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Scarification of hard seeds

Scarification of hard seeds

A treatment for hard and woody seeds of many species in the families Caesalpinaceae (Cassia, Petalostylis, Caesalpina), Fabaceae and Mimosaceae (Acacias).
A hard waxy testa in many of these species prevents gas exchange and permeation by water, keeping the seed in a dormant state. This testa is purely a physical barrier and if it is broken and conditions are favourable the seed germinates rapidly. There are several methods of breaking through the waxy barrier:

1. Boiling Water: this is the method most commonly used. The seeds are placed in a cup or mug and boiling hot water is poured on them. Use about 5 times the volume of water that would just cover the seeds. Let soak for 12-24 hours as the water cools. The softened seeds will swell up, usually to several times their original size, and they will become soft. The successfully treated seeds can be separated from those that didn't swell up and should be sown straight away. The hard seeds that were left can be treated again the same way several times until soft.

2. Abrasion: seed can be rubbed between sheets of sandpaper, or a jar or drum can be lined with sandpaper and the seed is then shaken or tumbled until the seedcoat shows signs of abrasion. Seed should be sown straight away. To see if the abrasion was successful, seed can be soaked in cold water overnight. If it has swollen up and softened it will also most likely germinate. If it stays hard, then it should be dried and treated again.

3. Filing & Cutting (Nicking): the outer coating of seeds large enough to handle with some ease, can be broken by sing a small, three cornered file or sharp knife. Care must be taken to not damage the embryo of the seed and to avoid this it is a good idea to determine the exact layout of the seed before cutting. Seeds with woody coats are readily handled this way, a shallow slice being taken off the woody coat to just expose the seed inside. In my personal experience, this method has the highest success rate if done carefully.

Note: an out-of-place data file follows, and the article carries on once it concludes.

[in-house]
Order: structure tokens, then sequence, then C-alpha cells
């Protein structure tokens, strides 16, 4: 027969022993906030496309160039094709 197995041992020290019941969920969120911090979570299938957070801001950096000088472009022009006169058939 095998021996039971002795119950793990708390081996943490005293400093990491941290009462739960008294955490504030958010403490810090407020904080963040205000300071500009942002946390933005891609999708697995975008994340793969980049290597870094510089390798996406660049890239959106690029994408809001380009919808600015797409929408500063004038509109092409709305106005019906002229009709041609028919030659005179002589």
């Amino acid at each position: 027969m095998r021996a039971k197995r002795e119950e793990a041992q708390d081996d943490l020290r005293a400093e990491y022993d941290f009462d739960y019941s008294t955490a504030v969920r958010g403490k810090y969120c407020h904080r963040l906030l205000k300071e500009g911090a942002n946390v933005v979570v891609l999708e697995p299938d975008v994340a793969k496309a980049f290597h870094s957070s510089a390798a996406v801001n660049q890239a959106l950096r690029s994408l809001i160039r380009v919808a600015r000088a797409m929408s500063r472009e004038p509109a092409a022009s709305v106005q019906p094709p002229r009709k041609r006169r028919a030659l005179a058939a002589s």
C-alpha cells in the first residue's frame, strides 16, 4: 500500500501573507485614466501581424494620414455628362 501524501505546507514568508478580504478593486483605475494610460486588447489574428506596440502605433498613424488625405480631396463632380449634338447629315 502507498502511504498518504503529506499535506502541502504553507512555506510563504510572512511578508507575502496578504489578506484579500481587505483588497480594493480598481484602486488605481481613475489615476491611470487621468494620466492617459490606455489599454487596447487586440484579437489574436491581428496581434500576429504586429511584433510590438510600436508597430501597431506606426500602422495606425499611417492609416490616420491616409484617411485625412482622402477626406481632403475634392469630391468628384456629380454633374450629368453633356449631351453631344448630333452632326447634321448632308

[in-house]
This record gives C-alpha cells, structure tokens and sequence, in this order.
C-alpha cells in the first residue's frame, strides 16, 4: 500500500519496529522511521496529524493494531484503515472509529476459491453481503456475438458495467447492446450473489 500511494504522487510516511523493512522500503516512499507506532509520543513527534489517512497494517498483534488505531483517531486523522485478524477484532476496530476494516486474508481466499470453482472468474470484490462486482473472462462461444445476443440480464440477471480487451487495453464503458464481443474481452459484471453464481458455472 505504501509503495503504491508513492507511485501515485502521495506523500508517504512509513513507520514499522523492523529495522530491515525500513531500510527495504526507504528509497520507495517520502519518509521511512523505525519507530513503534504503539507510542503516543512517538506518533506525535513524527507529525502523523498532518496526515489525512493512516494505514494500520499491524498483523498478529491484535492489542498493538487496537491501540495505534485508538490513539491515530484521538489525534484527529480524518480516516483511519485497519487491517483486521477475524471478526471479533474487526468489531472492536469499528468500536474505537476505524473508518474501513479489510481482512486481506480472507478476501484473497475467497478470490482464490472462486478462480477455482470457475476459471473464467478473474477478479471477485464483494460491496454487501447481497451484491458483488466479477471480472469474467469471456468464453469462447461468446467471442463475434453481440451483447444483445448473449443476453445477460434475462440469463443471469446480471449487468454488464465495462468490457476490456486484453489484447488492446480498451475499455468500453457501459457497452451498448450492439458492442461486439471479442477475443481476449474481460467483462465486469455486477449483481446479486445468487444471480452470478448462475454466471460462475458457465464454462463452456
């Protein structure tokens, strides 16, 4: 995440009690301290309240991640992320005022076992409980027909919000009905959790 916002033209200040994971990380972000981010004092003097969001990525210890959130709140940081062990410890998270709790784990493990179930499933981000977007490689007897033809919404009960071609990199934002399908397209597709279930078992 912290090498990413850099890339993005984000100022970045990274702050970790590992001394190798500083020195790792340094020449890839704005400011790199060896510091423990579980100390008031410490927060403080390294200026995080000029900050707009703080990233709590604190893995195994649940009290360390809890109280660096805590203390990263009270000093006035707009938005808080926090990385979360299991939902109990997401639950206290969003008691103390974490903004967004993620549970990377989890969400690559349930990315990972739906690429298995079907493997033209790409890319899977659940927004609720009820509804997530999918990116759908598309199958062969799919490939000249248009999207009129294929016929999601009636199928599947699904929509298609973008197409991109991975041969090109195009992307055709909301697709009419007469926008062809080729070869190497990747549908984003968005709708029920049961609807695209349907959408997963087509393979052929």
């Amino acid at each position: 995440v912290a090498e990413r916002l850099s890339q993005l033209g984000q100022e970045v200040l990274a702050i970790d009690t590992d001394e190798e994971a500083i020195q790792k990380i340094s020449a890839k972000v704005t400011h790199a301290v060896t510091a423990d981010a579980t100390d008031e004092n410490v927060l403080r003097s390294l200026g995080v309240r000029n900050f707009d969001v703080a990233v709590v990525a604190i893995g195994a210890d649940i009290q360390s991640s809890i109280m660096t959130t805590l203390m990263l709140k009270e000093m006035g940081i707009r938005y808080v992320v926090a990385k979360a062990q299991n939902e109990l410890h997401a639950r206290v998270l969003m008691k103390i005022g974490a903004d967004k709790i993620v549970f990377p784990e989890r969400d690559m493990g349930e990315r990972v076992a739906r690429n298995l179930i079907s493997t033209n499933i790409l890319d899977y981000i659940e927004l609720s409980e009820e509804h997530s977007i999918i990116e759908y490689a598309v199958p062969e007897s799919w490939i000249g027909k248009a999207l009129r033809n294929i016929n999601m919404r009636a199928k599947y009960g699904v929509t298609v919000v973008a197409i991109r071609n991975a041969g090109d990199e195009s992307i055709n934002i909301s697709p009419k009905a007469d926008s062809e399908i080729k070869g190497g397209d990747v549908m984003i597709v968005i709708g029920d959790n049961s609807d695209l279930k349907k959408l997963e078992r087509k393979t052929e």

4. Sulphuric Acid: This method should only be attempted by persons familiar with the handling of concentrated sulphuric acid and the related safety precautions - serious injury is possible. Acacia seeds responds very well to soaking in concentrated sulphuric acid for a period between 10 and 20 minutes. Use only a glass or earthenware container, and wear protective clothing, gloves, and glasses. Other hard coated seed should also respond to this method, but little is known regarding the lenght of soaking time. Light stirring is needed to ensure good contact between the acid and the seed coat. After treatment the acid must be drained off as thoroughly as possble before washing the seed with water to remove any remaining acid. Adding water to concentrated acid can cause splattering through sudden heat release. Seed should be rinsed under running water for 5 minutes and sown immediately.

5. Hydrogen peroxide: recent experiment have shown that this chemical is useful for improving the germination of many species, but no specific data for australian species is available. The process is simlar to the sulphuric acid treatment.

6. Dry heat: Different species have different threshold temperatures where the testa is penetrated. This may range from 50 to 80 degrees Celsius. Similarly the thermal death temperature also varies from species to species and may be anywhere above 50 degrees Celsius. Acacias respond well to a treatment of 70-80 degrees Celsius for 30-60 seconds. This is an unreliable method unless the exact parameters are known for a particular species.